communities

How the coronavirus crisis worsens food insecurity in Black communities

Empty vegetable crates and shelves caused by panic buying. Usually upcoming natural disasters cause people to stock up on food. (Getty Images)
Empty vegetable crates and shelves caused by panic buying. Usually upcoming natural disasters cause people to stock up on food. (Getty Images)

In this op-ed, Yahoo Life Beauty Director Dana Oliver explores how Black families like her own are affected by food insecurity during the coronavirus crisis and offers expert advice on overcoming inequity in racist food systems.

“The National Guard has closed off the highway”

Hearing those eight words from my partner after telling him that I planned to make a grocery store run to stock up on food to feed our family triggered anxiety like I had never experienced before.

Ninety-two days had come and gone since I started working from home, and it had been 12 days since the death of George Floyd. Between the pandemic and police brutality, I felt as though Black people were under attack from all sides. Now I was

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A new digital cookbook celebrates the food of migrant communities

Riaz Phillips, curator of Community Comfort: Recipes from the diaspora - Javie Huxley/Kindima Bah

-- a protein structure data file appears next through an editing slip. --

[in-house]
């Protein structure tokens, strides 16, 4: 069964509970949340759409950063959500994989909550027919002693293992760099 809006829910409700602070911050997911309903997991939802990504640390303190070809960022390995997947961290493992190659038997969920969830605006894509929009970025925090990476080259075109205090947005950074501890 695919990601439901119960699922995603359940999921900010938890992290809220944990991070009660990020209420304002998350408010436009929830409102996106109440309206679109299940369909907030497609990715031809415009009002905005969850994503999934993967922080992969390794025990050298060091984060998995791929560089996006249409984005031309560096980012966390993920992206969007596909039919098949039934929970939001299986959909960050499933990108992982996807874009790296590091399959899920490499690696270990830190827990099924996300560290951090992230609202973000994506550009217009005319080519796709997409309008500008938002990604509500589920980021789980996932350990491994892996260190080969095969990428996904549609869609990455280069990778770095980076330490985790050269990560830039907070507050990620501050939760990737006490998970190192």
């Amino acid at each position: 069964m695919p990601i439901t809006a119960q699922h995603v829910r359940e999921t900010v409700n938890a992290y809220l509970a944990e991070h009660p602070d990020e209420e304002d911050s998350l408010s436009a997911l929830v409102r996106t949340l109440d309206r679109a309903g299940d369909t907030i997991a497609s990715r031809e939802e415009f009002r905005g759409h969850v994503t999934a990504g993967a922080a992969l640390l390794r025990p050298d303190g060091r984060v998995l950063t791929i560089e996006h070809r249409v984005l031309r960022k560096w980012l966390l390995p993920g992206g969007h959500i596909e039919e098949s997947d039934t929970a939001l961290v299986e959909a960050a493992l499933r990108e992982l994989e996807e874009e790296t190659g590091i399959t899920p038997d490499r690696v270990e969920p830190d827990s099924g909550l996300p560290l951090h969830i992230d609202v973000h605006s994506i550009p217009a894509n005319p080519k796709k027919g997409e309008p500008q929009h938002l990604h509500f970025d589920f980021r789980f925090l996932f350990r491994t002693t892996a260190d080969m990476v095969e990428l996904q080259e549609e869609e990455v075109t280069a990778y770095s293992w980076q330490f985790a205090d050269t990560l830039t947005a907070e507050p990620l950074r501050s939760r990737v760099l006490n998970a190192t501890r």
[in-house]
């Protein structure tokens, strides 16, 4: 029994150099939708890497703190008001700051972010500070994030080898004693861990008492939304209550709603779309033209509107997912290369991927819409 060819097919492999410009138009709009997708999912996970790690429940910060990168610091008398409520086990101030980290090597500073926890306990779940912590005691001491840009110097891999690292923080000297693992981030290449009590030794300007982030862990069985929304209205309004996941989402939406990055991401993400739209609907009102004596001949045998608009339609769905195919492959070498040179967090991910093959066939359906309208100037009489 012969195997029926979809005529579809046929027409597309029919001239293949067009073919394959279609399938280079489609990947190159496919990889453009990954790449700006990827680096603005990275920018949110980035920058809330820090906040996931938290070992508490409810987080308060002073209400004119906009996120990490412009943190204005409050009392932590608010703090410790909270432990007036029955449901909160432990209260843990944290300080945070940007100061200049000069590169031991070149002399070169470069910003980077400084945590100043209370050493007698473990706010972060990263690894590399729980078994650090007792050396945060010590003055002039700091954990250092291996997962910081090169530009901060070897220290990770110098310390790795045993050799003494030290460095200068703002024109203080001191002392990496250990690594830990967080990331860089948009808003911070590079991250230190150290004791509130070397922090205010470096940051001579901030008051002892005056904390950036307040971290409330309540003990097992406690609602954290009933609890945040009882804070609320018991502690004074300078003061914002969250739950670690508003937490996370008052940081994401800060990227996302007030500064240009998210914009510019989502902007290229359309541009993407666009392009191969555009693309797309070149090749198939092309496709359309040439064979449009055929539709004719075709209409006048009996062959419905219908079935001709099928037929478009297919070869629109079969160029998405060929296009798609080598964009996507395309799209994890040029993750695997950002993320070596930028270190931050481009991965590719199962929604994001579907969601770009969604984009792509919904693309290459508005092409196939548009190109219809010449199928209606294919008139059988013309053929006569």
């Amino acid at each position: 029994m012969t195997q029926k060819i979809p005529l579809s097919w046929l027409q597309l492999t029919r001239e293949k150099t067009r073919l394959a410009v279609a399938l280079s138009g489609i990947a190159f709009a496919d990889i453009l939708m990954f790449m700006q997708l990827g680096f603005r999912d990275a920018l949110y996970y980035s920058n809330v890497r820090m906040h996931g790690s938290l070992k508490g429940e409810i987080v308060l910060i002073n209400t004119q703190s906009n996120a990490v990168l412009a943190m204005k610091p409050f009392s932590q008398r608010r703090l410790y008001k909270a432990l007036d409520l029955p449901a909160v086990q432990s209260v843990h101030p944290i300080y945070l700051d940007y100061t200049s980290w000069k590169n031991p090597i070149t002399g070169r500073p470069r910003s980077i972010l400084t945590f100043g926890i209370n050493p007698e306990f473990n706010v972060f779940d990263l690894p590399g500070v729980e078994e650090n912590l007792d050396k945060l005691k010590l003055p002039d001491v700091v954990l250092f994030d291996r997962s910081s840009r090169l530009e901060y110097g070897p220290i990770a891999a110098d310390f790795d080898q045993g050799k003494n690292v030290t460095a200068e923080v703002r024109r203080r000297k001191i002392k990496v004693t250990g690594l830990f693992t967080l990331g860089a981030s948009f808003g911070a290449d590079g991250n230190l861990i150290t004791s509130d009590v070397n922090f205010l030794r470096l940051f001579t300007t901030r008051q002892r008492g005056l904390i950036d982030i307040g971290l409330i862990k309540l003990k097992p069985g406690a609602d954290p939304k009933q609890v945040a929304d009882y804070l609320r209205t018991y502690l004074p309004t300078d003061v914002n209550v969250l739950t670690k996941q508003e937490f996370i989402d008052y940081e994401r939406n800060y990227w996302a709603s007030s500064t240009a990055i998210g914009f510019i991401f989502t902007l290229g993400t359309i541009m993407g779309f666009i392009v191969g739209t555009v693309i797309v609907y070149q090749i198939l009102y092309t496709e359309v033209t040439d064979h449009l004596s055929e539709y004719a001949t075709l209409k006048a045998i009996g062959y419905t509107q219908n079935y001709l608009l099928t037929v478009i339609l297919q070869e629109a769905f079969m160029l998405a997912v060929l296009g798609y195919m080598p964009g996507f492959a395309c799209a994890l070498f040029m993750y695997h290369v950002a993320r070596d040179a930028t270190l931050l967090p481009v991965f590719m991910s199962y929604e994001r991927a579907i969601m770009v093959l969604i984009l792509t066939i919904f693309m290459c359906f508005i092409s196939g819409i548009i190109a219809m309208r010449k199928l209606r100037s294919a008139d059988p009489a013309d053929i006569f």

Riaz Phillips, curator of Community Comfort: Recipes from the diaspora – Javie Huxley/Kindima Bah

Starring recipes for buttermilk fried chicken, ackee and saltfish fritters, and Mauritian mutton curry, a new cookbook bringing together dishes from a diverse range of cuisines has been released today, with profits going towards helping the families of victims of Covid-19. Over 100 mostly UK-based contributors have submitted a recipe for the e-book, Community Comfort, which is the brainchild of Riaz Phillips. 

The food writer, activist, and author of Belly Full: Caribbean Food in the UK (Tezeta Press; £20) dreamed up the idea in late May, when news broke that the pandemic was disproportionately affecting ethnic minorities in Britain. Phillips had been volunteering with his mother, delivering shopping to a local estate in north London, but wanted to do something on a bigger scale. 

During lockdown Phillips, like many people, was cooking more. He

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